A poor diet consisting of highly processed, high protein foods and foods that you are intolerant to will contribute to big volume breathing and will reduce your CP. Processed foods which generate greater profit margins are frequently advertised. A rule of thumb is the more they are advertised, the more processed they are. Keep an eye out for advertisements by well known breakfast cereal producers containing excessive chocolate, sugar and little nutritional value who bombard innocent children with their products.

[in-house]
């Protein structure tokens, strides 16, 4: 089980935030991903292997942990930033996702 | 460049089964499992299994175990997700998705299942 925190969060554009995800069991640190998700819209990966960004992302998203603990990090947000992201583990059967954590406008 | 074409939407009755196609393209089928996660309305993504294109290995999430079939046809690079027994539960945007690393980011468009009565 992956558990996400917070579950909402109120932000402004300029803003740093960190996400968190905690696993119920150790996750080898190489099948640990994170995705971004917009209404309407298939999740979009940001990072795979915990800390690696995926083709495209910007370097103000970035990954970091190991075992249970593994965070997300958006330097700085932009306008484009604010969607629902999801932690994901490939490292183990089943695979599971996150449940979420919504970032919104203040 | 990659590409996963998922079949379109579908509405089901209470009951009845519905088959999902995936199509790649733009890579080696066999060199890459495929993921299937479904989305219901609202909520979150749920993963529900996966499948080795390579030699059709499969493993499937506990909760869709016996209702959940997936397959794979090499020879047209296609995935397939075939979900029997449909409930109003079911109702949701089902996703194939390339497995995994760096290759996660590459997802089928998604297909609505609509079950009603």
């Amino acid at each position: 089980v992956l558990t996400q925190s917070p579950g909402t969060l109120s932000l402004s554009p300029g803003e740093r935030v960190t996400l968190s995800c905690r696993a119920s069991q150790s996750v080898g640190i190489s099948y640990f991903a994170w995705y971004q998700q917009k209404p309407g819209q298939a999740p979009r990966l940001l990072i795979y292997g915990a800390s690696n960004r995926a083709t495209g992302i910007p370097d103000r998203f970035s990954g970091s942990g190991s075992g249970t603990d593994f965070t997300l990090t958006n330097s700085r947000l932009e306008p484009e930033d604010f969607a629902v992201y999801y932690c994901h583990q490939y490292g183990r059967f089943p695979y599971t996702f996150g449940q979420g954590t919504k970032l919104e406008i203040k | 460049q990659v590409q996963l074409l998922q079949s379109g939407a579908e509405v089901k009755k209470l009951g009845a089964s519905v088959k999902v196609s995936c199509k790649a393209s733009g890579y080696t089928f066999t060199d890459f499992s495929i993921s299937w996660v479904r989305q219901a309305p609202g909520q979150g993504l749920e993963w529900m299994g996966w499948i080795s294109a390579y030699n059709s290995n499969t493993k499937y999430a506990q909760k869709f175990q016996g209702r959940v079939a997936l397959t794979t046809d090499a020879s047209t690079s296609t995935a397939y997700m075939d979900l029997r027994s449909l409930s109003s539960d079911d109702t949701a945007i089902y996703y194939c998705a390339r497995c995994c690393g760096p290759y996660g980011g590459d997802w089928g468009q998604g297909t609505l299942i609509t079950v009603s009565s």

Diet and CP A good diet which consists of fruits, vegetables, fish, chicken, porridge and water will help your CP. Raw food will help your breathing more than cooked.

meal times too. I’m sure that your guests will be happier too!

In light of this, addressing diet in addition to your reduced breathing is important to ensure good asthma control.


Chapter 5

Tailoring AsthmaCare To Your Needs

“To know even one life has breathed easier because you have lived-that is to have succeeded” Ralph Waldo Emerson 1803-1882


The course of action best suited to you will depend on the